Troubled water as pollution probe opens

Local | Maisy Mok 22 May 2020

The Ombudsman is opening an investigation into whether the government has properly handled problems relating to the misconnection of private building sewers to stormwater drains that is causing coastal pollution.

The environmental protection, buildings and drainage services departments will be the subjects of the investigation, Ombudsman Winnie Chiu Wai-yin said.

Chiu said they will examine the departments' performance at the location of the misconnection, as well as their pursuit of liability and implementation of remedial measures.

There have been 348 such cases over the past five years, of which four cases have not been rectified since 2014.

"Our preliminary inquiry has revealed a number of cases has been dragging on for years without resolution," Chiu said.

She said that the environmental protection department is responsible for initiating prosecutions against illegal sewage dischargers, as well as planning the installation of "dry weather flow interceptors" in various districts to improve coastal water quality.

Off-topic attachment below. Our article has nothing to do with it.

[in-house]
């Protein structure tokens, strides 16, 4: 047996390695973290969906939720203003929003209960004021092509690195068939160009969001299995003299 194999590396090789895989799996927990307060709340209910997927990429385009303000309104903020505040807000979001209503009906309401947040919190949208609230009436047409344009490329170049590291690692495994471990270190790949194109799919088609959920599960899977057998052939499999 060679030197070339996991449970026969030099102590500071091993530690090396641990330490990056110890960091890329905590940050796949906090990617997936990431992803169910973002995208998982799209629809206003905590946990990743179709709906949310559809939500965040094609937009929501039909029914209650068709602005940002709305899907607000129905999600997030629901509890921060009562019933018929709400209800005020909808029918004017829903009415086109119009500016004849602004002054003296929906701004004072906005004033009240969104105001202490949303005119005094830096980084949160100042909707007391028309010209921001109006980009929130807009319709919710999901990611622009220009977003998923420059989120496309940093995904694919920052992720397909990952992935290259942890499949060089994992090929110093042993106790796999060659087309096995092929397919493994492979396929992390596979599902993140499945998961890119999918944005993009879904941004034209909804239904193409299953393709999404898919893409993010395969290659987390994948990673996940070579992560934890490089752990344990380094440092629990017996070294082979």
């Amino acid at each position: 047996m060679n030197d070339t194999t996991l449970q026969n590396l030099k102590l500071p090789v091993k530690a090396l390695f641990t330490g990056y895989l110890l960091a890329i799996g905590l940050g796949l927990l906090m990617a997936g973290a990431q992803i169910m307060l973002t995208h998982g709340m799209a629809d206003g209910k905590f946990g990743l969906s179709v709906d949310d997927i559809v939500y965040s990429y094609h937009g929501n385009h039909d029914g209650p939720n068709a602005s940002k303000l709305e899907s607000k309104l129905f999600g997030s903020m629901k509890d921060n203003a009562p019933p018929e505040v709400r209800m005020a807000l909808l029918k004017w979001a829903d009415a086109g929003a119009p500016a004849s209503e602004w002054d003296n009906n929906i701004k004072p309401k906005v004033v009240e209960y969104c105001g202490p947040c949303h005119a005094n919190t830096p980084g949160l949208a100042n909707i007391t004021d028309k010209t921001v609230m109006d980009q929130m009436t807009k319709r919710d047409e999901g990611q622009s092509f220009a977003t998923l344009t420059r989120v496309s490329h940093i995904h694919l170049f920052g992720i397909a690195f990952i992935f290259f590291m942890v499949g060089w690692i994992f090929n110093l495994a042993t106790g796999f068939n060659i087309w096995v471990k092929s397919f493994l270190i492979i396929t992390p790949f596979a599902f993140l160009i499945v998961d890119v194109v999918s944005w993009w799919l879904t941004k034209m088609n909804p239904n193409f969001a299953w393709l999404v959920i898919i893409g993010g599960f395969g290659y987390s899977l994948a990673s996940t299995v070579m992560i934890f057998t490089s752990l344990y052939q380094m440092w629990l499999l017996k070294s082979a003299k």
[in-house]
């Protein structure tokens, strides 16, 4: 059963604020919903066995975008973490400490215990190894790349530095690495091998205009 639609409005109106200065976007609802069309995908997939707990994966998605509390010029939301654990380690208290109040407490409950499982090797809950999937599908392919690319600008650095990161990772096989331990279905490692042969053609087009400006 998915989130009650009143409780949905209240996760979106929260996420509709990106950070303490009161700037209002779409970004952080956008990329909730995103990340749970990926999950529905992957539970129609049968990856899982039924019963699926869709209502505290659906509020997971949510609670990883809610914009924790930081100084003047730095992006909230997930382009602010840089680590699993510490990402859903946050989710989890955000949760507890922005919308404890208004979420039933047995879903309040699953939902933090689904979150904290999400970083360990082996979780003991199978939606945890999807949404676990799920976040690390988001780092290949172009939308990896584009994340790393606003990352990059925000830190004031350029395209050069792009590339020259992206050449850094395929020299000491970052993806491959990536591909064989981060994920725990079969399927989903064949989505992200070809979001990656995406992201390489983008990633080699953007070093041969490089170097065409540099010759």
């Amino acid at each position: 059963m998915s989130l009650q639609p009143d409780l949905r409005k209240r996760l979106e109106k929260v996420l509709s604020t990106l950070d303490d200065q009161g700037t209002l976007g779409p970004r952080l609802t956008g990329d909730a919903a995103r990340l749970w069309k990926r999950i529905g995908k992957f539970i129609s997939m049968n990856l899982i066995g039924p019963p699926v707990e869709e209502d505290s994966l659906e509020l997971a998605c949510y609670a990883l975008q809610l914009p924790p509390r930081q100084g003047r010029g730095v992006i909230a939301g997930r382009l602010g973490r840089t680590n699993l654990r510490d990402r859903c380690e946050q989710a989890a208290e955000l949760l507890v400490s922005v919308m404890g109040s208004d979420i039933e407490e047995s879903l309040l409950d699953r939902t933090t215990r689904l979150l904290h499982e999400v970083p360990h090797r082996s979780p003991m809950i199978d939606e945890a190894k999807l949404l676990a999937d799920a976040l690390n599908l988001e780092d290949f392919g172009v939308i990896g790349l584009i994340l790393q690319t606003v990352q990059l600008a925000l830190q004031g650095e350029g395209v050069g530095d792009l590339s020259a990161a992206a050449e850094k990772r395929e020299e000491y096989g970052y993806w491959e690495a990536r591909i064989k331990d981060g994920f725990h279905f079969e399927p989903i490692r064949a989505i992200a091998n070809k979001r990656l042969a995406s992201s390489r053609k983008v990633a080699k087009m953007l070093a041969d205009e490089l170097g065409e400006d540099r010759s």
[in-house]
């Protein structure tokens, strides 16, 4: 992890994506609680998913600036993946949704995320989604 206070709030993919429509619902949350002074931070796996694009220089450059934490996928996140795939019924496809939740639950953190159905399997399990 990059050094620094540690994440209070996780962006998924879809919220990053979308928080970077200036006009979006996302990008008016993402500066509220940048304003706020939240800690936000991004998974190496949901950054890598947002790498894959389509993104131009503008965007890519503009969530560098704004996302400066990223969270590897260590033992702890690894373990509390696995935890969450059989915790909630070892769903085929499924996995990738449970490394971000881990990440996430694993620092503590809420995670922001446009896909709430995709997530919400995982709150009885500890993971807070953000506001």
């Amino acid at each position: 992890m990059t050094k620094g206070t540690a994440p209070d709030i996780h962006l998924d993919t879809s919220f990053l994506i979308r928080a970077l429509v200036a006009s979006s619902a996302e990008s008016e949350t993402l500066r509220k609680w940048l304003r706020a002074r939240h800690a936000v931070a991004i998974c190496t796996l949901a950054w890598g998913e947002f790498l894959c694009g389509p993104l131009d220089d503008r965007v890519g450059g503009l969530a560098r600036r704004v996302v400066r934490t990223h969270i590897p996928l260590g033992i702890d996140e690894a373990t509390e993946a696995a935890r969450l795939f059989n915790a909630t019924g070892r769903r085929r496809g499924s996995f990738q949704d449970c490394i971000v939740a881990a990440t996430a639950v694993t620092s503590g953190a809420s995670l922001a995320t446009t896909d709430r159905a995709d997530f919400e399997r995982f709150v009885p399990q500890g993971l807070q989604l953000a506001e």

The drainage services department oversees the construction and operation of the interceptors, as well as the detection of misconnection cases during routine inspections, while the buildings department is in charge of issuing statutory orders to property owners found violating the Buildings Ordinance and prosecuting those who do not comply.

"As long as the misconnected sewers go unrectified, a huge volume of effluents will continue to flow into the sea and cause pollution," Chiu said.

"This is highly unsatisfactory."

According to information from the environmental protection department, sewer discharge from misconnected sewers is one of the major causes of coastal pollution in Hong Kong.

The Ombudsman also announced an investigation into the maintenance and repair of playgrounds in public rental housing estates to identify any areas for improvement.

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